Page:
Rugby veteran but captaincy novice — how Sexton is learning on the job

It was only last week that Andrew Conway was asked whether, in light of the changes in the Ireland coaching ranks and the different lessons for players to learn, you could teach old dogs new tricks.

Rugby veteran but captaincy novice — how Sexton is learning on the job

It was only last week that Andrew Conway was asked whether, in light of the changes in the Ireland coaching ranks and the different lessons for players to learn, you could teach old dogs new tricks.

“If he’s willing to learn and think he is. Yeah, I think so,” was Conway’s response then and yesterday his captain, Johnny Sexton, proved he was such an old dog still in possession of an enquiring mind.

At 34, the veteran fly-half who will on Saturday win his 90th Ireland cap, still feels he has plenty to learn, particularly when it comes to Test captaincy.

There would appear little left for Sexton, who has been Leinster skipper for the past two seasons, to take on board given his achievements and experience, but he had assumed the captaincy carrying a reputation as a prickly customer in his interactions with referees and such matters could get his tenure off to a rocky start.

So on being appointed on the eve of the current Guinness Six Nations by new head coach Andy Farrell to succeed Rory Best, the 2018 World Player of the Year went seeking counsel.

“I didn’t get any lessons, I just got some advice,” Sexton said yesterday before revealing that he sought out his former Ireland skipper Paul O’Connell, who pertinent, to this week, referred to a flashpoint with this Saturday’s Ireland-Wales official Romain Poite.

“Paulie spoke to me about one time he was playing against the Ospreys and Romain Poite was ref and he took his gumshield out and he had no teeth in and he spits through his teeth,” Sexton recounted with a grin.

Paulie looks angry at the best of times, even when he’s happy and he was just standing over Romain Poite.

“What he was saying was probably perfectly acceptable but the way it looked or the way Romain felt was maybe not quite right.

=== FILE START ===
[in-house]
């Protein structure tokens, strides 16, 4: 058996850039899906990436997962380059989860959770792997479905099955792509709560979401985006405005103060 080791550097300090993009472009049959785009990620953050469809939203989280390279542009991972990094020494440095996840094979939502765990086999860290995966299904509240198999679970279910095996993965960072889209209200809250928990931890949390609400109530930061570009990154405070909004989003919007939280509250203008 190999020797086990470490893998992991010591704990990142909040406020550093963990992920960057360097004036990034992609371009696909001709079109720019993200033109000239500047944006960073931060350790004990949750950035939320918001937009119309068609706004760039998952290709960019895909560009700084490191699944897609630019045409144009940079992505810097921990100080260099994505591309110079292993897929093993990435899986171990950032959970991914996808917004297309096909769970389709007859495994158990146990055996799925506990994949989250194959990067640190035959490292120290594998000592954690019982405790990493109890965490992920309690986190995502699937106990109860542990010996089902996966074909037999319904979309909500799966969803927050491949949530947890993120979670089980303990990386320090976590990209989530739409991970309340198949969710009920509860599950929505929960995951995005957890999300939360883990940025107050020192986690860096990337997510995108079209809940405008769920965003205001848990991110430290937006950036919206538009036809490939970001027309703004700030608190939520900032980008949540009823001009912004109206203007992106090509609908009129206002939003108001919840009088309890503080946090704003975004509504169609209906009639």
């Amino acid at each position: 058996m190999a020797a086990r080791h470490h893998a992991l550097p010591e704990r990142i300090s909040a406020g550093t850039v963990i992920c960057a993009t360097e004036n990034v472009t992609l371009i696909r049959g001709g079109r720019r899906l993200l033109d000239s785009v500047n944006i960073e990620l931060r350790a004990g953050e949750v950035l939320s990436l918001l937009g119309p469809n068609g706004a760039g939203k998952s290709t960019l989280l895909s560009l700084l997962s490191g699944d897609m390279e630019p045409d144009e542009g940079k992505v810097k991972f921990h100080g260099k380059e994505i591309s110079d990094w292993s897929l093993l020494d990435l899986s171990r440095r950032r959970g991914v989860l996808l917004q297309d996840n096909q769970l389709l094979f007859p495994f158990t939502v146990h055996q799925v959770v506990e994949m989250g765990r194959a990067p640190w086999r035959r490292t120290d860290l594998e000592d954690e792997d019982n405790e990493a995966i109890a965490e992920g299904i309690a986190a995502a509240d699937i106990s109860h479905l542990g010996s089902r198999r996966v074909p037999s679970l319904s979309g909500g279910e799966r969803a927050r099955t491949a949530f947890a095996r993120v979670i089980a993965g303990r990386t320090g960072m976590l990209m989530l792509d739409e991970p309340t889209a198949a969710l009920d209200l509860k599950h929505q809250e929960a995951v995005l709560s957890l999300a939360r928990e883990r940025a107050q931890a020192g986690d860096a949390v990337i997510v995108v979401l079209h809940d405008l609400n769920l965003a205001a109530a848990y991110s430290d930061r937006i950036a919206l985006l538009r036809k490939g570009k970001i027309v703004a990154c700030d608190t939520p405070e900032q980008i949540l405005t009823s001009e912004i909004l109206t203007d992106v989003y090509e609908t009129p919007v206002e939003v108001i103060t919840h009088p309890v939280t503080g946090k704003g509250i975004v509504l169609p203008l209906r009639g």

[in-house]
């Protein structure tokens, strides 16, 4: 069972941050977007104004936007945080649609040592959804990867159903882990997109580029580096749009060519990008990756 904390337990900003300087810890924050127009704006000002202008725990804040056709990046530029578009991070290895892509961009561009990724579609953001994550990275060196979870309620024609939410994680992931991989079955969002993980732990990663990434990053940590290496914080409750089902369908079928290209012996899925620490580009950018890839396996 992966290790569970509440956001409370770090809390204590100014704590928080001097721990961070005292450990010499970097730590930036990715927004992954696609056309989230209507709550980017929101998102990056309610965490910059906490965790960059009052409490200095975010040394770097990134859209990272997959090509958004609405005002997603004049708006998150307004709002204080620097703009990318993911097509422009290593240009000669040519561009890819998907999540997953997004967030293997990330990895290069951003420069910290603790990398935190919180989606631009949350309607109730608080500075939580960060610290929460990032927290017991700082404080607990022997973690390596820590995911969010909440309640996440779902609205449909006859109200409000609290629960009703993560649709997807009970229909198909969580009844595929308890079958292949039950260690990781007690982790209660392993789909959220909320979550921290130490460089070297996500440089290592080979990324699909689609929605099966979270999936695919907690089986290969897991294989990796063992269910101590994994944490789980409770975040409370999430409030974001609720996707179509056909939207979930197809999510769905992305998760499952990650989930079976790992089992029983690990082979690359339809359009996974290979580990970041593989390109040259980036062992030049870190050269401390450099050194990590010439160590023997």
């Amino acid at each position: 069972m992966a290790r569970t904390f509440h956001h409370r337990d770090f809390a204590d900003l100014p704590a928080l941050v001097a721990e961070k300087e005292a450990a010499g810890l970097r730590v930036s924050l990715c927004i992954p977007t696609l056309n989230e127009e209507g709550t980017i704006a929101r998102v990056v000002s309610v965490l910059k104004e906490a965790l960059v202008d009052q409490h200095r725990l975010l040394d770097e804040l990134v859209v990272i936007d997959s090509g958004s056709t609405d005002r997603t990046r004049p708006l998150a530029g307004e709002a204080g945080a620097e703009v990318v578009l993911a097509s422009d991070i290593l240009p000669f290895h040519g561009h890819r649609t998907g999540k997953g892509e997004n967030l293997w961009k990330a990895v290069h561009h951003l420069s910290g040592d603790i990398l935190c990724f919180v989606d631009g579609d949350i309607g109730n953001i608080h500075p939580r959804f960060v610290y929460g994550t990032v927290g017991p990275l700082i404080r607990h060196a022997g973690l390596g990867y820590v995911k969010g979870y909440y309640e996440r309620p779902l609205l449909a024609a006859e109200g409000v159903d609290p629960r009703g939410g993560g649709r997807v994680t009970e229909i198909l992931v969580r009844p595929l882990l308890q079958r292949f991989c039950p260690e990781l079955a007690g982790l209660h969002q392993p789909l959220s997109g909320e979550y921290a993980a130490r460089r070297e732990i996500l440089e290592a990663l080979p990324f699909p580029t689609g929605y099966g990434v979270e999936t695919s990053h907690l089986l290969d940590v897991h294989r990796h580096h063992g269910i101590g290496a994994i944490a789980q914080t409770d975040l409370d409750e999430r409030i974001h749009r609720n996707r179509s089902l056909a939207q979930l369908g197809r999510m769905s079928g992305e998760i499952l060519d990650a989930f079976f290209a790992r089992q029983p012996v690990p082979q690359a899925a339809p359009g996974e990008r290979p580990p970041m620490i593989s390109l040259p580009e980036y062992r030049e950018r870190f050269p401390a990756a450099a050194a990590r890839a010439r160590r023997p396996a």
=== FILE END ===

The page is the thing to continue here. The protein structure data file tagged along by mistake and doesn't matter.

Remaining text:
“Everyone makes mistakes in their game or parts of their leadership and I’ve made plenty over the years but I’d like to think I’ve learned some good lessons.”

One such lesson came in the white heat of a Munster-Leinster interpro Limerick during Christmas 2018.

“One of the biggest games I learned last year was in the game in Thomond Park where Frank (Murphy, the referee) — I played with Frank and I’m friends with Frank — and he kept calling me over.

“And every time he called me over, the crowd would go absolutely crazy.

And then a couple of times I did speak to him, I had my hands out or I was speaking over him and I looked aggressive.

“What I was saying was perfectly reasonable and acceptable for a captain to say but the way it was portrayed or the way things were taken was totally different so it’s about learning those lessons, speaking to a few ex-captains and talking about that lesson and I got some good advice around that and hopefully I’ve been better since so, yeah, a good lesson learned.

“Some of the best captains I ever watched growing up, they got the balance right but seemed to put the pressure on the refs quite well and (Wales captain) Alun Wyn Jones is a great example, he has that balance right, where he has a good relationship with them (the match officials) but is able to apply pressure at times and sometimes get them to check things. So it is a bit of a skill and he’s obviously done it for a lot longer.”

Having led his country once before, against Russia in Kobe, Japan, last October, Sexton’s first game in the permanent role, on a campaign-by-campaign basis, came in last Saturday’s championship opener against Scotland, when he established a good if muted rapport with Mathieu Raynal.

“I enjoyed it, the build-up was different. I suppose the one thing for all of us is the build-up is so different. We have been so set in the build-up to international rugby over the last number of years with Joe (Schmidt) and everything has changed and we are trying to do different things like we used to meet up four hours before the game and now we meet up two hours before.

So everything was new for me, new with the captaincy and I found it busier at times but I enjoyed it.

“It’s a huge honour and not one I take lightly. I thought I was okay. There were a few things I would have liked to have done differently in or around some of the decisions that went against us, I could have done a little bit better.

“There were a few things we felt that maybe we could have checked but look we had a good relationship which I suppose was the good part of it. How I can get him to maybe look at it is maybe an area I need to improve.

“But I had a good relationship throughout, he listened to me and I listened to him and we worked together but, yeah, there were a few decisions there.

“I think Scotland said the same thing after the game, they felt hard done by. It always works itself out in the end.”

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